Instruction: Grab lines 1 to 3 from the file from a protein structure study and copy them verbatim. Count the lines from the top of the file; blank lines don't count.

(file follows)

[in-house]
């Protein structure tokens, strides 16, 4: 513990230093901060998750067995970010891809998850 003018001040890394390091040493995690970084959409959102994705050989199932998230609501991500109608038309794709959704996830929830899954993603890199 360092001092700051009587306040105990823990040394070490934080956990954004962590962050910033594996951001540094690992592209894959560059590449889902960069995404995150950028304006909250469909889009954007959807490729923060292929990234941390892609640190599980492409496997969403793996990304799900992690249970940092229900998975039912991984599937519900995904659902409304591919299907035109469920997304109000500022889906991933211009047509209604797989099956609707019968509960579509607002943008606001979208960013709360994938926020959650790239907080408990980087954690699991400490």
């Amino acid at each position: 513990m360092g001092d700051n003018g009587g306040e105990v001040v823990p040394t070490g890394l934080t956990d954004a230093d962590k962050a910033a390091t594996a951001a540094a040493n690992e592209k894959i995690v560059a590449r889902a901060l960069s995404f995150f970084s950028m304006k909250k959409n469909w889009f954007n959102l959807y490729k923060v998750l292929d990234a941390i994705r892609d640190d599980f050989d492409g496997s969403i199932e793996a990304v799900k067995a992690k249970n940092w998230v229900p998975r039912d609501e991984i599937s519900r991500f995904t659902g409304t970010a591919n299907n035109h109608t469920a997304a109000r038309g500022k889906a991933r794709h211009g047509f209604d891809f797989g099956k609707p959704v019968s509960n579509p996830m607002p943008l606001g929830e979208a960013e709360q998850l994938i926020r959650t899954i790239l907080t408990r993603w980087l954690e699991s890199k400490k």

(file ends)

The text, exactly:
[in-house]
């Protein structure tokens, strides 16, 4: 513990230093901060998750067995970010891809998850 003018001040890394390091040493995690970084959409959102994705050989199932998230609501991500109608038309794709959704996830929830899954993603890199 360092001092700051009587306040105990823990040394070490934080956990954004962590962050910033594996951001540094690992592209894959560059590449889902960069995404995150950028304006909250469909889009954007959807490729923060292929990234941390892609640190599980492409496997969403793996990304799900992690249970940092229900998975039912991984599937519900995904659902409304591919299907035109469920997304109000500022889906991933211009047509209604797989099956609707019968509960579509607002943008606001979208960013709360994938926020959650790239907080408990980087954690699991400490």
């Amino acid at each position: 513990m360092g001092d700051n003018g009587g306040e105990v001040v823990p040394t070490g890394l934080t956990d954004a230093d962590k962050a910033a390091t594996a951001a540094a040493n690992e592209k894959i995690v560059a590449r889902a901060l960069s995404f995150f970084s950028m304006k909250k959409n469909w889009f954007n959102l959807y490729k923060v998750l292929d990234a941390i994705r892609d640190d599980f050989d492409g496997s969403i199932e793996a990304v799900k067995a992690k249970n940092w998230v229900p998975r039912d609501e991984i599937s519900r991500f995904t659902g409304t970010a591919n299907n035109h109608t469920a997304a109000r038309g500022k889906a991933r794709h211009g047509f209604d891809f797989g099956k609707p959704v019968s509960n579509p996830m607002p943008l606001g929830e979208a960013e709360q998850l994938i926020r959650t899954i790239l907080t408990r993603w980087l954690e699991s890199k400490k």